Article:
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Патент USA US2127536

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Aug. 23, 1938.
‘
_
P. SCHLUMBYOHM
’
'
‘METHOD OF ENHANCING THE SAFETY OF- LIQUID‘ FUEL
" Filed'0ct. 12,_1955
II‘?
Ilql
will l I
l’l'l‘l'l
2,127,536
Patented Aug. 23, 1938
. 2,127,536
UNITED STATES PATENTOFFICE
' , METHOD or snrrancmc THE SAFETY or
v
_
moon) FUEL‘
.
' Peter Schlumbohm, New York, N. Y.', assignor of
fourteen percent to George Von Seebeck, New
York, N. Y.
Application October 12, 1935, "Serial No. 44,801
In Great Britain January 24, 1935
10 Claims.
The present invention relates to the storage of
fuel both for keeping purposes as well as for stor
age during use, as for example in the fuel tank of
an engine.
.
benzene, which readily forms explosive mixtures
-
>
'
The object of the invention is to provide a
10 method of enhancing the safety of the fuel dur
ing storage whereby danger of ‘the substance in
flamlng or exploding during the storage is re
_ duced to a minimum.
,
-
With this object in view the invention consists
in adding carbondioxide ,at low temperatures to
. the fuel and in storing the mixture of fuel and
carbon dioxide at low temperatures. Carbon di
oxide is especiallysuitable if the fuel is petrol
or benzene as used for automobiles and aero~
planes; due to the reciprocal solubility of carbon
dioxide in petrol and of petrol in liquid carbon
dioxide, this system petrol/carbondioxide has
special ,physico-chemical properties, especially at
low temperatures, which were found to be valu
able for the purpose set forth. The system
petrol/carbondioxide is e. g. superior to the sys~>
tem petrol/nitrogen, if low temperatures are ap
plied. Generally speaking, the invention consists
in cooling the liquid fuel by means of refrigera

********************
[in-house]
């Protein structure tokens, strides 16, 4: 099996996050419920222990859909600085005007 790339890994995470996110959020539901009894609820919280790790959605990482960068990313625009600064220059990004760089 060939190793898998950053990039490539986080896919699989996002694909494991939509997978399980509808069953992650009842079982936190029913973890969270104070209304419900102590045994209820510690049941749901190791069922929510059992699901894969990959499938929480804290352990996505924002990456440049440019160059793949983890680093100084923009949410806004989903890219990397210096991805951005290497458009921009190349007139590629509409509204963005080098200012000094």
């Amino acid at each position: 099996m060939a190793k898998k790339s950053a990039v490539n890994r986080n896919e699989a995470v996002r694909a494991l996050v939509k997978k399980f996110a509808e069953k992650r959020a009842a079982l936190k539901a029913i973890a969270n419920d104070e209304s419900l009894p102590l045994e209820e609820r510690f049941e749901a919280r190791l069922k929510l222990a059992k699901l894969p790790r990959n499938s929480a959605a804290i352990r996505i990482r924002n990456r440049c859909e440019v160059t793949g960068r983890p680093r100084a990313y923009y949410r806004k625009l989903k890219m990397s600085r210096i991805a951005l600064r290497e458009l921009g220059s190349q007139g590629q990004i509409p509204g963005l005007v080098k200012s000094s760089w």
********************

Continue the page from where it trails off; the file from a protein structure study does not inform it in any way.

tion
to low temperatures and in saturating the
30
fuel at this low temperature with a gas which
does not form explosive mixtures with the vapours
of the fuel.
, .
An important feature of the invention is to
establish the low temperature system petrol/car
e: m bondioxide
by adding directly solid carbondioxide
into the petrol, thus using, the carbondioxide ice
both as a refrigerant. and as a source of the car
4
bondioxide which is to be added to the petrol.
Under these circumstances, temperatures of
-80° C. can be reached and maintained for the
mixture; the temperature may, however, be above
this, if the maximum effect is not aimed at.
'It is understood that the mixture might also
be obtained without using solid carbondioxide;
the fuel might be cooled down‘ to low tempera
tures by means of a refrigerating machine and
‘carbondioxide gas might be added until av certain
“saturation" has been effected.
Another .way
50 'would be to cool down the fuel by means of a
refrigerating machine e. g. to —_30° C. and to add
then solid carbondioxide ice into the cold fuel for
the purpose of saturating the fuel with carbondi
e. g._ a burning torch can be extinguished by
immersing the torch-even slowly-—into the mix-v
be extinguished by pouring themixture on the
?ame. The effect is to be explained by two facts;
the low'vapour pressure at the low temperature.
prevents the quick formation of great masses of
vapours of the fuel, and on the other hand the
cold fuel is rich in vcarbondioxide which is evolved
from the fuel when the fuel gets warmed by the
?ame. The effect of carbondioxide gas on ?ames
is known.